Guaranty Agencies: A Middleman in College Access Clothing
What do an appendix, plica semilunaris, and student-loan guaranty agency all have in common? They're all vestigial structures whose original purpose is no longer necessary. But unlike the first two examples, guaranty agencies are desperate to show -- despite all evidence to the contrary -- that they are still relevant.
As parts of a system known for its complexity and confusion (the Federal Family Education Loan Program, otherwise known as FFEL), guaranty agencies are the ultimate amorphous entity, branching out into numerous roles that are completely unrelated to their original purposes.
Soon after Congress created the FFEL program in 1965, it authorized the involvement of guaranty agencies (many of which were already in existence in the states), to encourage lenders to offer student loans by providing default insurance. Congress also gave the guarantors important oversight responsibilities, such as ensuring that only eligible students obtain federal loans, and that lenders make a concerted effort to keep delinquent borrowers from defaulting.
While it made sense for guaranty agencies to occupy these roles at a time when technological limitations made it difficult for solely the federal government to oversee FFEL, the program's current setup and recent oversight failures make it clear that guaranty agencies should not be the ones to carry out these functions.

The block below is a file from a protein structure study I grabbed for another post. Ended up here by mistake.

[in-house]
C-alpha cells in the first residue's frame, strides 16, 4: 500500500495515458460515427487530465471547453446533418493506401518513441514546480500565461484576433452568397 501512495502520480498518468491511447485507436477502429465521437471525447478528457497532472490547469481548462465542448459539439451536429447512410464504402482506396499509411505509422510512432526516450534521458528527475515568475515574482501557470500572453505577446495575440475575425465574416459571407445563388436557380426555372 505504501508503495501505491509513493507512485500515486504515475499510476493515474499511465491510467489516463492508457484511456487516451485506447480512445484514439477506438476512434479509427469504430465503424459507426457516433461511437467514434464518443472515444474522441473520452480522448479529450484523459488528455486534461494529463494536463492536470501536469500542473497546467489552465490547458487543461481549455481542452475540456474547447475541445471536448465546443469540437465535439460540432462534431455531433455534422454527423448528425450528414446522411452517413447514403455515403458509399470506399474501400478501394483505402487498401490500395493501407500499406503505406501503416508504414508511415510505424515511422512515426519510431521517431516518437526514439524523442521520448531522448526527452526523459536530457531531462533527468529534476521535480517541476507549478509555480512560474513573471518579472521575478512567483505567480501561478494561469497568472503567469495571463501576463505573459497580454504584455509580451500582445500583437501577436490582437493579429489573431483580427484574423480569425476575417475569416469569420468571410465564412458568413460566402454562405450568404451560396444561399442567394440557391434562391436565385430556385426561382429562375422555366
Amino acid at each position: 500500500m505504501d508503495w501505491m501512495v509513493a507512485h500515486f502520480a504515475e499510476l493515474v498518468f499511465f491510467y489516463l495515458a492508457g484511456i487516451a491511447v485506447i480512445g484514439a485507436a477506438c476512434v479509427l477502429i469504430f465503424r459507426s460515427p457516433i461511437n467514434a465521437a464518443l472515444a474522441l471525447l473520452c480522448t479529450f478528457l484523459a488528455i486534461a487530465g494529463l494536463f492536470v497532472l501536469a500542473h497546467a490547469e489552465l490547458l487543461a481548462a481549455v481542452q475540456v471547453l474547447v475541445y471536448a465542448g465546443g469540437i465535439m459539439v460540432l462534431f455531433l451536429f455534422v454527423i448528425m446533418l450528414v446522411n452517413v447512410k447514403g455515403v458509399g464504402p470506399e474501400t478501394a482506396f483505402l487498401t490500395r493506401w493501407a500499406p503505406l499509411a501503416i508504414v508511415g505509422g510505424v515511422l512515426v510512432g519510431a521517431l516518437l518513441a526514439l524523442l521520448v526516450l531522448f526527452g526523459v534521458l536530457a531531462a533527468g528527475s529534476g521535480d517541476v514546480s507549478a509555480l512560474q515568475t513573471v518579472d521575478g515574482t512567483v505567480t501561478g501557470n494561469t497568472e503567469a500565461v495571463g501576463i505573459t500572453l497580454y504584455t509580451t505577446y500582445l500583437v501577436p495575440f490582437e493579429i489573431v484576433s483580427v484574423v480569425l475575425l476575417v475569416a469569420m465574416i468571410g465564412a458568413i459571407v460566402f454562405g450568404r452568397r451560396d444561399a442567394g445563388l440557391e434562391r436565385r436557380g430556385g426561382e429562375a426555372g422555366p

Consider loan guarantees. Currently, all FFEL loans must be certified by one of the 35 guaranty agencies. If a loan defaults, the guaranty agency reimburses the lender for 97 percent of its loss. The agency then takes control of the loan and attempts to either get the borrower to begin making payments or start collection proceedings -- both of which result in compensation for the guarantor. But if neither effort is successful, the guaranty agency is reimbursed for nearly all of its losses by the U.S. Department of Education. Guaranty agencies can thus serve as little more than a pass-through of federal funds from the Department to the lender -- a middleman at its finest.
The oversight role, meanwhile, has been completely undermined by overly close ties between lenders and guaranty agencies. Take the relationship between Sallie Mae and USA Funds, the nation's largest guarantor. As The Chronicle of Higher Education outlined in a recent article, the two companies have a contractual relationship, in which USA Funds pays the lending giant a quarter of a billion dollars each year to handle nearly all of its guarantor functions - essentially putting Sallie Mae in charge of monitoring itself.
This problem of incestuous lender/guarantor relationships is far from novel. In 1993, for instance, the U.S. General Accounting Office (GAO) raised red flags about these types of relationships, warning that "many guarantee agencies have expanded their operations to activities that create serious conflicts of interest with their stewardship responsibilities in the program."